The NETest uses multianalyte assays with algorithmic analyses (MAAAs), which is a novel method including procedures that incorporate results derived from multiple assays and can increase both the sensitivity and specificity (117). This assay involves mRNA isolation, cDNA synthesis followed by the subsequent quantitative-PCR measurement of 51 circulating NET marker genes (117). These genes were chosen based on the analyzed microarray datasets containing the cellular profiles of fresh frozen tumor samples and whole blood samples from patients diagnosed with NET to characterize the expression patterns (117). Finally, a multi-analyte liquid biopsy representative for NETs was used to determine the biological activity of the tumor and therefore clinical status of the patient (118). Results are presented as the numeric score (NET score) that include the following three categories: i) Low, ≤21-40%; ii) intermediate, 41-79%; and iii) high (biologically aggressive), ≥80%. The PCR test is standardized and reproductible; moreover, diet, proton pump inhibitors medication, age, sex and ethnicity do not interfere with the accuracy of the test (119,120). In addition, MAAA is reproducible at multiple time points, which provides real-time NET scores (118,120).

In a cohort of 100 patients with three different types of tumors (GEP, lung bronchopulmonary NETs and unknown origin tumors), the NETest test had a reported diagnostic sensitivity of 96%, which was >90% effective in combination with diagnostic imaging for guiding treatment decisions (121). This previous study also demonstrated that a low NET score (≤40%) was associated with superior outcomes, where the PFS was not reached, whilst intermediate to high NETest scores (41-100%) were associated with significantly shorter PFS and treatment failures (121). In addition, the NETest has been documented to be a useful tool for the detection of lung, thymic, pancreatic and gastrointestinal tract NETs, as well as paragangliomas and pheochromocytomas with ≥90% accuracy (39). Moreover, the NETest can predict aggressive tumor behavior in other NENs (122,123), or the outcome following tumor resection and efficacy of medical treatments, such as somatostatin analogues (SSAs) or peptide receptor radionuclide therapy (PRRT) (39).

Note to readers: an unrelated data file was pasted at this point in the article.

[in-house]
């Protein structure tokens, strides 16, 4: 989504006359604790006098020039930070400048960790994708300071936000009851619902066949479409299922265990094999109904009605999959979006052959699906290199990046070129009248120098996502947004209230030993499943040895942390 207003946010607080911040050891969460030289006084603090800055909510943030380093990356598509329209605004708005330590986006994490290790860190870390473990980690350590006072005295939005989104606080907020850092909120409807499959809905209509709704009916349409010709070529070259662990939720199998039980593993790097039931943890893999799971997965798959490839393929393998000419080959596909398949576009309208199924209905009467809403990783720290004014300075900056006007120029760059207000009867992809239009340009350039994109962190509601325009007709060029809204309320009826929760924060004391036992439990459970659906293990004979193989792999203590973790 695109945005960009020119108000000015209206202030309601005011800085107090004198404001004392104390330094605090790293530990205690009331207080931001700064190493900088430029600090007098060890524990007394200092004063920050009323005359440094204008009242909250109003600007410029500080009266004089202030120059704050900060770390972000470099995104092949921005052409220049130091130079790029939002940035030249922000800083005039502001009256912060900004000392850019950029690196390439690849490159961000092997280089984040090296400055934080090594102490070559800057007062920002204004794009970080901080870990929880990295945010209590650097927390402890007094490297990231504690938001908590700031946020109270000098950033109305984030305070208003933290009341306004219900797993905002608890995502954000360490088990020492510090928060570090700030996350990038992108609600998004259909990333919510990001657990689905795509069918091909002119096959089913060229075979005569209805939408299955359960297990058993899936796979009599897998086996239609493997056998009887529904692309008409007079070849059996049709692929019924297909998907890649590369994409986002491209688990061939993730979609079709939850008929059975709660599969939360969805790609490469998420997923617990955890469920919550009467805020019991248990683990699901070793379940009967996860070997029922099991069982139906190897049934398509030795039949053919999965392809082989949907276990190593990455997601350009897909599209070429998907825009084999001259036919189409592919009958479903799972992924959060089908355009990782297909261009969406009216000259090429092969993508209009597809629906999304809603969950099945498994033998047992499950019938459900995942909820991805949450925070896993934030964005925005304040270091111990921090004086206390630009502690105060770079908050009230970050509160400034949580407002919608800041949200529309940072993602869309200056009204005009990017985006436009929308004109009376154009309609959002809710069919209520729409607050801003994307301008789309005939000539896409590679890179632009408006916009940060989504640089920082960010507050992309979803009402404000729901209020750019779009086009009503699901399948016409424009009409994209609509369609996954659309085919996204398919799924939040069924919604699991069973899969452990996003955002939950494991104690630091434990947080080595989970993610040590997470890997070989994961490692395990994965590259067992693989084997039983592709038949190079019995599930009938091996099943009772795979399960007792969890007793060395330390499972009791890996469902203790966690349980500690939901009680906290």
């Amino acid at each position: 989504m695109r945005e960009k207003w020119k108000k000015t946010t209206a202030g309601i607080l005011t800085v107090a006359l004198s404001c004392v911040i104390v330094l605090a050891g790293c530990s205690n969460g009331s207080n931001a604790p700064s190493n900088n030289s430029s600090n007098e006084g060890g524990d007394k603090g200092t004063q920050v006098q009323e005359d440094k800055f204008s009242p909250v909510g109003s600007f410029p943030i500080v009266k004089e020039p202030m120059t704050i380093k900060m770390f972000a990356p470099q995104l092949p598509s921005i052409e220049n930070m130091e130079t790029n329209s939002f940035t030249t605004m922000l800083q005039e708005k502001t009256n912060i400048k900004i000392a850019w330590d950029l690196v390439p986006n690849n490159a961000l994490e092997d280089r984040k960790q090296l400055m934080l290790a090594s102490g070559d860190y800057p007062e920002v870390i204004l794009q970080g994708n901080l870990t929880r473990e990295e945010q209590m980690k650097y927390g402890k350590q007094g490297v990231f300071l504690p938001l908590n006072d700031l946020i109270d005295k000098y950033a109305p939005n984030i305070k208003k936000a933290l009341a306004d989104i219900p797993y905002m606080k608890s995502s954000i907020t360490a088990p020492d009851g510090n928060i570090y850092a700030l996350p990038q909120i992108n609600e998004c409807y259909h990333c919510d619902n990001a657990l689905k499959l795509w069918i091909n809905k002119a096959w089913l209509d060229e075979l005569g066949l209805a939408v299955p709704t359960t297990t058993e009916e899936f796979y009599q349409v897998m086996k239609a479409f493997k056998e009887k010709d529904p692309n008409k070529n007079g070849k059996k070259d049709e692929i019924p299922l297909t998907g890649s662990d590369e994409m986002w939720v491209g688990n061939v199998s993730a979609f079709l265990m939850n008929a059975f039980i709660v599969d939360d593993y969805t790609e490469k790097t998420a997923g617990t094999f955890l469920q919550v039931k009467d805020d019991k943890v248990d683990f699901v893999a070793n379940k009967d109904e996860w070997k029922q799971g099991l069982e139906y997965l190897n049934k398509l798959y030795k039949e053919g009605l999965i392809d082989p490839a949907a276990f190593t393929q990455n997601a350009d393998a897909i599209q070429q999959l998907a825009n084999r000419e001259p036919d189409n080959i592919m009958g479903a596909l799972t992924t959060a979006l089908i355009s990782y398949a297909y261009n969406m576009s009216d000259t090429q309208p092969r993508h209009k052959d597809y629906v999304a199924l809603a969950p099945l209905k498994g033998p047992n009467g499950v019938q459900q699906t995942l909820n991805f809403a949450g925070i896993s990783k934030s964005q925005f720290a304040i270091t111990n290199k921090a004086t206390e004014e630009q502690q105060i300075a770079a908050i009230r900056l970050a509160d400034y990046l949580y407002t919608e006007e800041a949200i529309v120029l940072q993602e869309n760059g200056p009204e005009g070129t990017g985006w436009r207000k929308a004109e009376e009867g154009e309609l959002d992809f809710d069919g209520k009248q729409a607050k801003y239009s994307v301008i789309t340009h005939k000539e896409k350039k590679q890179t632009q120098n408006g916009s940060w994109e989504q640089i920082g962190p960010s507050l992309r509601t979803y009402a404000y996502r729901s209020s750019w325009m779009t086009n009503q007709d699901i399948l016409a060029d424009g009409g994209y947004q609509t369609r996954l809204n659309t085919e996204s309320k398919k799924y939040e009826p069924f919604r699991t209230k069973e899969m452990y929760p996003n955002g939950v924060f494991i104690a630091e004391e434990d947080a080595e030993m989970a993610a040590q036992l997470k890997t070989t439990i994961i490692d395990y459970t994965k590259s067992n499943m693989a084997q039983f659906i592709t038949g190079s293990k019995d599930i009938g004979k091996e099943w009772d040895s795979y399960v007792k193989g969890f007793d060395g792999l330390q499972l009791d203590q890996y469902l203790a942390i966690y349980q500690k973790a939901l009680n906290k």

A recent meta-analysis was conducted to assess the eligibility of NETest as a biomarker tool in the field of oncology (124). The results supported the utility of this test as a diagnostic tool for GEP and bronchopulmonary NETs, which reported an accuracy of 85% in differentiating between stable and progressive disease whereas a specificity of ~90% was reported (124).

Aristaless related homeobox (ARX)/pancreatic and duodenal homeobox 1 (PDX1) expression

ARX and PDX1 are regulatory proteins involved as epigenetic modifiers in pancreatic development (86). The assessment of ARX/PDX1 expression has been previously studied as a potential pre-operative risk stratification marker for PanNETs (125). Since >50% PanNETs already have liver metastases at first presentation, novel strategies are emerging for the other 50% with aims to reduce the risk of metastasis (126). Although the choice of surgery for the primary tumor can reduce the risk of metastasis, it is also associated with increased risk of post-surgery morbidity and mortality. Therefore, apart from tumor size, transcription factors ARX and PDX1 alongside ATRX/DAXX mutations and the status of ALT were studied as prognostic markers in resected NF PanNETs (96). Cytological specimens of PanNETs obtained by endoscopic FNA was previously studied using the IHC staining of ARX, PDX1 and telomere-specific fluorescence in situ hybridization to detect ALT (125). Positive ALT activity and ARX expression in the tumor coupled with negative PDX1 staining was documented to predict metastatic phenotype for the stratification of patients into the low- or high-risk groups preoperatively (125).

MicroRNA (miRNA or miR) markers

miRNAs are a class of RNAs that do not encode protein and are ~22 nucleotides in length (127). They typically regulate post-transcriptional gene expression by targeting mRNA molecules (127). Circulating miRNAs can be used as minimally invasive biomarkers of ovarian, cervical or breast cancer as they are readily detectable in a wide variety of biofluids, including plasma, serum and saliva (128).